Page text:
Artist and archaeological illustrator Alan Sorrell finally got a show to reveal the full range of his work, at Sir John Soane’s Museum, London (open till January 25).
We celebrated the centenary of the Ancient Monuments Act 1913. A slight fudge, perhaps (the original, ground breaking act was in 1882, and this was, to give it its full title, the Ancient Monuments Consolidation & Amendment Act 1913, to be followed by others of at least equal moment). But this was not a year to begrudge English Heritage the opportunity to blow its trumpet on behalf of protecting our historic and ancient landscapes. Later in the year, English Heritage announced it would self-destruct: the commercial and public side is to be let loose as an independent charity, while expertise will remain within governments’ reach.
A full scale bronze age boat replica, based on remains found in Yorkshire, was launched successfully in Cornwall, while a half-scale replica of the bronze age Dover boat sank on its maiden voyage in Kent; taken apart and re-caulked, it later floated.
Continuing conservation of the Staffordshire hoard reminded us how exceptional this 2009 find is, and how much it has to tell us. Dirt from tiny pieces of gold is being prised out with garden thorns.
My favourite archaeological book of the year: Under Another Sky: Journeys in Roman Britain, by Charlotte Higgins (Jonathan Cape).
Not to forget the archaeological fiction that most stuck in my mind. It was published in 2012, but I found it only late in 2013, through a prominent ad on the front page of Archaeology magazine’s website. Raven’s Blood, by Deborah Cannon (Raven Chronicles book 4, Amazon Digital Services), has a simple premise. In its own words, “Did God have a wife? A Haida archaeologist braves the world of his shaman ancestors to find out. A paranormal archaeological thriller.” Chapter 1 sets the scene for said romantic, tension-packed thriller, with these sentences from the second paragraph:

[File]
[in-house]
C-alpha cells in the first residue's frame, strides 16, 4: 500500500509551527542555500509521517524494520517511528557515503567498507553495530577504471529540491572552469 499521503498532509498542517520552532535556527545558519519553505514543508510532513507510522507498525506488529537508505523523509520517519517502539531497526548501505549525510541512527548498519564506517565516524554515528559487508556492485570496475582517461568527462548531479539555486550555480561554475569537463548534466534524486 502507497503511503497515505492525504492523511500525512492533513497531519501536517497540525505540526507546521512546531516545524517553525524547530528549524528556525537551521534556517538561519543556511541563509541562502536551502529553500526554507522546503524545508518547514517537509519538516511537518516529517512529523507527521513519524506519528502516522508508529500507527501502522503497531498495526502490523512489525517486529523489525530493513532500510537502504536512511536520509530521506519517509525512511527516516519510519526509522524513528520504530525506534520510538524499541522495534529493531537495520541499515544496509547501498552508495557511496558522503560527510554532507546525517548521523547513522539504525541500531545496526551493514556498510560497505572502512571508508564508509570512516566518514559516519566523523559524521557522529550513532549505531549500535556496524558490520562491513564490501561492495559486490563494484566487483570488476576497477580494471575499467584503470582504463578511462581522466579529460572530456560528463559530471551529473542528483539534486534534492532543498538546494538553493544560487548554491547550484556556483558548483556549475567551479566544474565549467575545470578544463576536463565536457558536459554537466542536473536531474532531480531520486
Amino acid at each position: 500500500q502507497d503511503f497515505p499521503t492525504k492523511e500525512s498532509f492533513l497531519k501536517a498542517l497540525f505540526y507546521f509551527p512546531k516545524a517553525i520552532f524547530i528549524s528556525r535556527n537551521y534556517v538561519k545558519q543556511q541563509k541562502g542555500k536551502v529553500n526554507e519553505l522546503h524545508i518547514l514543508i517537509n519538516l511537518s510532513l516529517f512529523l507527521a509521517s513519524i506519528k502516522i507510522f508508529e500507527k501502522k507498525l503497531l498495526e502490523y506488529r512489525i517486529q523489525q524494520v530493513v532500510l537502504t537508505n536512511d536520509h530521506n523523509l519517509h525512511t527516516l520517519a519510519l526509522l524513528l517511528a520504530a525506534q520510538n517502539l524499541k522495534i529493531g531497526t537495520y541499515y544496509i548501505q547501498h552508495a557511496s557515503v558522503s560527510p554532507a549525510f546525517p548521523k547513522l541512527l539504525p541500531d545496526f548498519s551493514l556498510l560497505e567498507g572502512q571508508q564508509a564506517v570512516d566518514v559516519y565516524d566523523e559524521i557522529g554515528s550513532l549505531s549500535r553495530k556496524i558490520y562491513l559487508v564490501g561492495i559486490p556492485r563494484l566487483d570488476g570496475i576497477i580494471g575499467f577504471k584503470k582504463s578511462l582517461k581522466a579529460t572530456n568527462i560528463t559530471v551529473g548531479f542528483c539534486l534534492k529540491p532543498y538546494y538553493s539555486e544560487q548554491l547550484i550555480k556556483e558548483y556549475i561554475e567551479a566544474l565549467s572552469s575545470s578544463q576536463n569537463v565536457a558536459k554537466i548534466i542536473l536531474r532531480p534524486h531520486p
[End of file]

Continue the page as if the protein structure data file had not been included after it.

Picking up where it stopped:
“She was fluid, almost ethereal about her movements… He felt solid in her presence.”
This is writing that brings 5-star reviews on Amazon, such is the world we now have to navigate.
Mick Aston’s unexpected death in July affected all friends of archaeology, and, it would seem from media interest, more besides. He will be very much missed. Other prominent British archaeologists we will miss include Arnold Aspinall, Hector Catling, Peter Drewett, James Dyer, Tony Legge, Thurstan Shaw, Malcolm Todd and David Whitehouse. The next British Archaeology (out February 7) will feature the annual Requiem, celebrating those “archaeologist and lovers of antiquity” who died in 2013.
The destruction of ancient sites in Syria of global significance, to say nothing of their meaning to the citizens of this much suffering nation, was appalling. Looting continued across the Arab world, as dealers and collectors took advantage of people desperate to feed and house themselves.
The Marconi Factory: Chelmsford demolished its 1930s birthplace of radio.
At the magazine itself, we’ve been kept busy by the usual round of finds, events and dubious happenings that seem to occur daily. The biggest thing for me is what I think of as the arrival of community archaeology (celebrated in the last edition of the year). It’s been around for a long time, and the magazine’s publisher, the Council for British Archaeology, has been a leading light in its development; the CBA has been running a training scheme since 2011.
What’s changed, I think, partly through sheer momentum, is that community archaeology has moved from being a bunch of well-meaning principles about engaging the public in what archaeologists do (you have to start somewhere), to a real force of its own. Not only are many people now enjoying being their own archaeologists, they are finding new things out and conducting original research. Next up: the annual conference at which community archaeologists wonder how they might involve professional colleagues in useful fieldwork.
In 2010 I blogged about the relatively low representation of women in British Archaeology. Has that changed?
Here are some figures for 2013, compared to a year’s worth of issues over 2009/10 (see above blog):
2009/10: Of 53 feature writers, 13 were women (25%).
2013: Of 65 feature writers, 19 were women (29%).
2009/10: Books reviewed were written or edited by a total of 140 people, of whom 36 were women (26%).
2013: Of 71 writers/editors (the review pages have been reduced to two or three), 18 were women (25%).
2009/10: Of 18 author photos, four were of women.
2013: Five were women.
2009/10: All six interviews (My archaeology) were of men.
2013: Four men, two women.
Adding that up, we get:
2009/10: 53 women in a total of 217 (24%).
2013: 44 women in a total of 160 (28%).
Not much change, then. On the bright side, I ran a news story in April headed “Women lead UK’s largest archaeological organisations”. Perhaps they’re just too busy to write.